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post #7 of 25 (permalink) Old 03-01-2018, 08:35 AM
 
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"...E 70 versus summer E 85, why is that so bad, and how do you fix it?..."


If the carb was built & tuned correctly for E85, and you feed it E70, the mixture would be too rich. Would probably need smaller jets, at least. Don't know exactly how much difference a 15% drop in ethanol content would make. Hey, a guy posted that he knew of a Dodge pickup with a 2 barrel that switched from pump gas to E-85 without changing anything & it ran just fine. But, even if that was true, somehow I don't think I'd try that on a Pontiac.

http://www.superchevy.com/how-to/add...5-fuel-switch/

Last edited by bigD; 03-01-2018 at 09:00 AM.
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post #8 of 25 (permalink) Old 03-01-2018, 09:49 AM Thread Starter
 
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I have run e85 with modern fuel injected cars (high boosted performance cars) and it really was relatively easy to get the benefits of a pseudo race gas (e85). Essentially with I swapped the injectors for larger flowing ones and remapped the fuel and timing curves (ECU tune). I would think for our situation (Pontiac GTO) all we would need is to make sure the gaskets and fuel lines were ethanol compatible and run larger jets.

I am seriously looking into it and will document what I do for others.

1965 GTO Convertible 3 speed tri-power drum brakes originally

Current setup:
400 cu in with tri-power
4 speed Muncie
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post #9 of 25 (permalink) Old 03-01-2018, 12:14 PM
 
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Quote:
Originally Posted by WheelHorseman View Post
That's what I thought, it's no rap on anyone who replied, but I still have seen no one who has actually run E 85 through a '66 tri power. I've seen comparisons between the racing gas and E 85, but I'm not buying 55 gallon drums (at what, $400 or more?) of racing gas to store in my garage! And I do want to drive the car at least 5K miles per year. Changing to open chamber heads, and re-rebuilding the motor with dished pistons to drop down to a 9:1 compression ratio would lead to a huge loss in torque and h.p., right? Even though everyone says watch out for the winter E 70 versus summer E 85, why is that so bad, and how do you fix it? Add gallons of pure ethanol to the tank right away if you're not at 85% at the pump? What happens if you temporarily go from E 85 at 105 octane, to E 70 at about 100 octane in a 10.75 to 1 motor? Retard the timing a couple degrees til you get the ethanol back up? I live in the corn belt so E85 is cheap and readily available at all the local Kwik Trips. bigD, thanks for the links and the advice, but we know that a tri power is more than a two barrel carb in that when the end carbs dump open the mixture is probably not the same as a Holley 4 bbl or a Q jet and I'm wondering if you can get all six barrels to work right with E 85, and I've never heard that tale. If anyone has, please let me know.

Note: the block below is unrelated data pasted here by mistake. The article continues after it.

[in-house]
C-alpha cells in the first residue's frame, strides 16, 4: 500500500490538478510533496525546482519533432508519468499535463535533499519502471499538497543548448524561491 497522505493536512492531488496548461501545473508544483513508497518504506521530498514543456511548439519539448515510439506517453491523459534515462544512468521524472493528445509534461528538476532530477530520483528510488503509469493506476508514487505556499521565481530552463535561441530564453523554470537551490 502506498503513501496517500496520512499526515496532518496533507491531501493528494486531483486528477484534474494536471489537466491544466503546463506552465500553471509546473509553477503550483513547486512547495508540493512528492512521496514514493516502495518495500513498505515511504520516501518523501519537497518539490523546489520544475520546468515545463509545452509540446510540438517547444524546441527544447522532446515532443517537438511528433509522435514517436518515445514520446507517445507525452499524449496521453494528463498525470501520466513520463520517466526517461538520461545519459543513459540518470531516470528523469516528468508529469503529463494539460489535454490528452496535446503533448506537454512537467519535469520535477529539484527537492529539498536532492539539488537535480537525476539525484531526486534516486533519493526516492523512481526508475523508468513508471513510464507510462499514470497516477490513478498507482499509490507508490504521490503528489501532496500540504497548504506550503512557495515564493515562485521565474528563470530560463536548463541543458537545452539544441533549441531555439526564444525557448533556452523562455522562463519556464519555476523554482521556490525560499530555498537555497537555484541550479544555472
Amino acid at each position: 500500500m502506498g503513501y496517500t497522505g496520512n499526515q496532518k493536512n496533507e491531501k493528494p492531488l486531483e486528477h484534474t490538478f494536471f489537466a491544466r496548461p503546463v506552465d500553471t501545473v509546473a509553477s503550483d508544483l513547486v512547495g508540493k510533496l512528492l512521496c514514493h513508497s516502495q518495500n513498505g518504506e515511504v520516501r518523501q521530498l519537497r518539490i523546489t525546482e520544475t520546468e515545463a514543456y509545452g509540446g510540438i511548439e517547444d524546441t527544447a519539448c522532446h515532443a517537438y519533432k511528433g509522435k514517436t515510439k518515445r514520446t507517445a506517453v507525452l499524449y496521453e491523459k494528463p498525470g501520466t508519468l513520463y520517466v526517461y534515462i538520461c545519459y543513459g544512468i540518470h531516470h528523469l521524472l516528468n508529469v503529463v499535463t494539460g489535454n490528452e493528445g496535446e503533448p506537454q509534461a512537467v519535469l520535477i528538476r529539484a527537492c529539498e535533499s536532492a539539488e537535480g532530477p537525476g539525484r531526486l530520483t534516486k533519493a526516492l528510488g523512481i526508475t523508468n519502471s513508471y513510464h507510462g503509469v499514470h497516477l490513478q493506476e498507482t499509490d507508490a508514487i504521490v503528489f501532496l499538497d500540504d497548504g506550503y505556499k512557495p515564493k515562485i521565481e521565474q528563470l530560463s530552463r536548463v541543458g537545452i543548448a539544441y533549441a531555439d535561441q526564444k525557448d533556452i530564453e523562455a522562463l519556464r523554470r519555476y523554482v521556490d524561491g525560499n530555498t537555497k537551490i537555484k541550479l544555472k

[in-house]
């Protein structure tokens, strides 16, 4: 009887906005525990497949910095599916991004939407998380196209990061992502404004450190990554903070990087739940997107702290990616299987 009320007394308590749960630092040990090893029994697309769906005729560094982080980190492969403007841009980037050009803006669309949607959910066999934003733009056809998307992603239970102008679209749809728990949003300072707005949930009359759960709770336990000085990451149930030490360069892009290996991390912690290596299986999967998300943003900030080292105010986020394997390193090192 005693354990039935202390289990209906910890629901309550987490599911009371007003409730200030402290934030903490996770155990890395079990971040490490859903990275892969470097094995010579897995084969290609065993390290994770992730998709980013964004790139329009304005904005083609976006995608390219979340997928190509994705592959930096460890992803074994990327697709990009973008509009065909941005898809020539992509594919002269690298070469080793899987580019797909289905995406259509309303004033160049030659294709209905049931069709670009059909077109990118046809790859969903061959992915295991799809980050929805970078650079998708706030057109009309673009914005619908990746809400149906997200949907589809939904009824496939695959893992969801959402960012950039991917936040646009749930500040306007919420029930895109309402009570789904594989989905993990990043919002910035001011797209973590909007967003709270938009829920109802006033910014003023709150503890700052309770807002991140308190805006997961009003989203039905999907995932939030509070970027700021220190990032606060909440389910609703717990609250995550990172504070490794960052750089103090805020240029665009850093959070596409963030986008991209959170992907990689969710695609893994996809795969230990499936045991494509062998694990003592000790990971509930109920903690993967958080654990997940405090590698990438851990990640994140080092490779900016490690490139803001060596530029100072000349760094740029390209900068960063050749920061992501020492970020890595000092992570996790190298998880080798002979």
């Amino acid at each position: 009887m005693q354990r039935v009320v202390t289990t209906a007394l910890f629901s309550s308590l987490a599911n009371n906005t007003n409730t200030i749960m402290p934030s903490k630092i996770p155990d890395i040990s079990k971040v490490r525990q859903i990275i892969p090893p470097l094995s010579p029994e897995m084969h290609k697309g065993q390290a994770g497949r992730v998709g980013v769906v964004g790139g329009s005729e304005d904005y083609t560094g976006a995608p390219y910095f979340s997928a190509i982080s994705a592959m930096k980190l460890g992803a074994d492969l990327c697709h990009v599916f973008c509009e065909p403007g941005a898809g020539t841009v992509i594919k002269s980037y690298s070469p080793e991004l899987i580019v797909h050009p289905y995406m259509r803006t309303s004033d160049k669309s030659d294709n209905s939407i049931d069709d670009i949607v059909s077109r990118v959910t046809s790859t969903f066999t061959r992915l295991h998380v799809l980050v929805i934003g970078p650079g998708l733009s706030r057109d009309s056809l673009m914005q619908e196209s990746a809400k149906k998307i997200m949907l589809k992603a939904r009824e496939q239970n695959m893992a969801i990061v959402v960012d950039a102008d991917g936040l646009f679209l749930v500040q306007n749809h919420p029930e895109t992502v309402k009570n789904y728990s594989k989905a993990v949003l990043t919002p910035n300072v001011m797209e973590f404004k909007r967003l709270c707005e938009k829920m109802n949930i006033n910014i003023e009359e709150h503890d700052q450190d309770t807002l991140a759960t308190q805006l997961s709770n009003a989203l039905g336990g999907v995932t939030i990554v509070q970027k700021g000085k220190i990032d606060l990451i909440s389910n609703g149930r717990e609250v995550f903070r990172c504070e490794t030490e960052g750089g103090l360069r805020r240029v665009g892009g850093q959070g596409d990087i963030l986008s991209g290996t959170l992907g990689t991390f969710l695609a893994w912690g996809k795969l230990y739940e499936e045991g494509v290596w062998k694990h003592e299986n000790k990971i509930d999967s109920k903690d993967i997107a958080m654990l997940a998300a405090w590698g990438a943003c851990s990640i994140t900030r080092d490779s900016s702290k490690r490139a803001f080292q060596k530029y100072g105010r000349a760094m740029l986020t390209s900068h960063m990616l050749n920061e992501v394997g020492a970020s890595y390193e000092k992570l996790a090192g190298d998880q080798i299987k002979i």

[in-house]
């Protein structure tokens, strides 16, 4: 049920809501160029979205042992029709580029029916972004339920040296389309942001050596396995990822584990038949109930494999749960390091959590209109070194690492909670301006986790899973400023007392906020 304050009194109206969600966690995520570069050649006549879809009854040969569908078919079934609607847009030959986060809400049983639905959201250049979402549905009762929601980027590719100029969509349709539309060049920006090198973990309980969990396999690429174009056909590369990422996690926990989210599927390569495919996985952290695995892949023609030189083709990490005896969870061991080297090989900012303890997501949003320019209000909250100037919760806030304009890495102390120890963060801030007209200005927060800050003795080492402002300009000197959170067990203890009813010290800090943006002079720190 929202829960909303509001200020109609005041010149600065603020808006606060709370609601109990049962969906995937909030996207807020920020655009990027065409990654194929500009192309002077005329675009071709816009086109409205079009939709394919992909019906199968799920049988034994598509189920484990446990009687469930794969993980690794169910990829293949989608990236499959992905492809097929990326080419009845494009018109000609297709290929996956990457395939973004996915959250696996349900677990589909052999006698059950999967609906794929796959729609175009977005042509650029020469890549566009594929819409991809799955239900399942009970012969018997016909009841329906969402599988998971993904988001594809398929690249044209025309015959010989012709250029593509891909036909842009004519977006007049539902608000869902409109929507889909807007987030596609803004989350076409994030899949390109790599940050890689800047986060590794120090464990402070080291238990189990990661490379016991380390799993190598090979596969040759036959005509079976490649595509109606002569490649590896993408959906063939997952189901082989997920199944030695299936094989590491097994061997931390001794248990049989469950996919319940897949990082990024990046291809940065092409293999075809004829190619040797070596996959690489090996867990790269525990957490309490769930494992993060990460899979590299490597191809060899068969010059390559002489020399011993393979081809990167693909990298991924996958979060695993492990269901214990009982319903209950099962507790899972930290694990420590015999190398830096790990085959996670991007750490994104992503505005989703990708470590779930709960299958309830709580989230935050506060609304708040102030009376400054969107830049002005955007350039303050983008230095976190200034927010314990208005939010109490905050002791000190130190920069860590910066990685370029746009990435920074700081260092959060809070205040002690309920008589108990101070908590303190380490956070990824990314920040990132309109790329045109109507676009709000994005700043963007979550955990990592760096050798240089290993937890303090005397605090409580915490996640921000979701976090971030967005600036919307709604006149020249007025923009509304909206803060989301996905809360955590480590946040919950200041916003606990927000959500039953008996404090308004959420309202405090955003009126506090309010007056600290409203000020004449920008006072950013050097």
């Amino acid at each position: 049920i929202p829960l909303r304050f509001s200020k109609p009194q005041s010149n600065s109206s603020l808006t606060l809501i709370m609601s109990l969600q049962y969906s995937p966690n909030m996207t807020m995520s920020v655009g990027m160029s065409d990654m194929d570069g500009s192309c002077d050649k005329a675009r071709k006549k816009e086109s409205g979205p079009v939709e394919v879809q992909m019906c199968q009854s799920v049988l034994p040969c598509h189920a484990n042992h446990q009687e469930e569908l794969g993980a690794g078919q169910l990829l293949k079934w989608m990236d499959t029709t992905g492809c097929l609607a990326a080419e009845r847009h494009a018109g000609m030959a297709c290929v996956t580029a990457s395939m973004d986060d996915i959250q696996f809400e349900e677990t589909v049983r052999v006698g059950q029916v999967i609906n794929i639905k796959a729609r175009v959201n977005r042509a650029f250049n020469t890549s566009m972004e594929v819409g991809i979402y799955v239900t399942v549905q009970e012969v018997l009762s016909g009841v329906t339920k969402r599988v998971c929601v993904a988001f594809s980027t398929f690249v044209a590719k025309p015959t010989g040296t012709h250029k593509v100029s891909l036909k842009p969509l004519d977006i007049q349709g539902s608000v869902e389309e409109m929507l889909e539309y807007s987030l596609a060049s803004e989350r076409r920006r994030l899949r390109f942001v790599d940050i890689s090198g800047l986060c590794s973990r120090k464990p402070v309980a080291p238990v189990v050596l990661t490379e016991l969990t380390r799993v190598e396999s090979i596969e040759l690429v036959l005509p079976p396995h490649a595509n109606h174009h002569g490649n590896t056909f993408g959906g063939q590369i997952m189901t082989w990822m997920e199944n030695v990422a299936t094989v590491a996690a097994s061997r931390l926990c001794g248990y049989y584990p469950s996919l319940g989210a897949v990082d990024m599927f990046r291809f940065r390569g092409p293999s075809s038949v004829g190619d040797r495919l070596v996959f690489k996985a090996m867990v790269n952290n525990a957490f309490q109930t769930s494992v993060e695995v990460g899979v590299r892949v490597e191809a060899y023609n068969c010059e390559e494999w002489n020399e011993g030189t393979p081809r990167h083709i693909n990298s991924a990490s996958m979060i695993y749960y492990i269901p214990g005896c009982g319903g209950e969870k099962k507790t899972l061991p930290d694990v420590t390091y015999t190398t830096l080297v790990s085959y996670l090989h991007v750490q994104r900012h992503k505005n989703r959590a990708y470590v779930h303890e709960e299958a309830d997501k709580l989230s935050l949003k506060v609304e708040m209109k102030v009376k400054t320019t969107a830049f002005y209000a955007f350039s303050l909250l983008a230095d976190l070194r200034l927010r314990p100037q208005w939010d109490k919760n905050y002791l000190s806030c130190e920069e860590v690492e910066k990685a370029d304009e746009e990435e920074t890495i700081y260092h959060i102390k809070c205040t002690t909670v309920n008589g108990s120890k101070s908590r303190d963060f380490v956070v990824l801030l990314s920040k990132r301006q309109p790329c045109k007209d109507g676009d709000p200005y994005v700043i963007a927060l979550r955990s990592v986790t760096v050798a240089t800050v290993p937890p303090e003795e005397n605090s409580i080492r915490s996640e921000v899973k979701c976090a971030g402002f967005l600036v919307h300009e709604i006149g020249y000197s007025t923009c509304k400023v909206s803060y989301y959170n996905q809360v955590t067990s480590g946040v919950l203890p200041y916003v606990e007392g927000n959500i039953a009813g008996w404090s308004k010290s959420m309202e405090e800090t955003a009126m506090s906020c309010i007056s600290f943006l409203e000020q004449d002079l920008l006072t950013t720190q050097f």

Actually it is not as "huge" a loss as many think. Check out the Wallace Racing Calculator:

Wallace Racing - Calculate New HP From Change In Compression Ratios Calculator

Hope this helps.

("Your old Compression Ratio of 10.5:1 and HP of 350 is now calculated
as a Compression Ratio of 9.5:1 and 346.29 Horsepower.")
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post #10 of 25 (permalink) Old 03-15-2018, 03:28 AM
 
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Hmmm- I think that Calculator might need some new batteries in it. You can find online an article I read from Hemmings magazine, Aug 2005, called "Tin Indians." They interviewed "Jim Taylor, the legendary Pontiac engine builder from Phillipsburg, NJ." He said; "One point lost in compression equals 50 lbs ft of torque and 50 hp." If I started at 390 hp, that means I'd lose about 80 going from a 10.75 to 9.00 CR. My experience makes me believe Mr. Taylor is correct, all else being equal. That's why I'm still interested in E85, and interested if anyone has tried it in a tri power motor. (The calculator also said I'd lose about 3 hp, which is fantasy IMO.) I think Jim Taylor Engine Service is still in business; I'm going to contact him directly and see if he's changed his belief since he contributed to that story.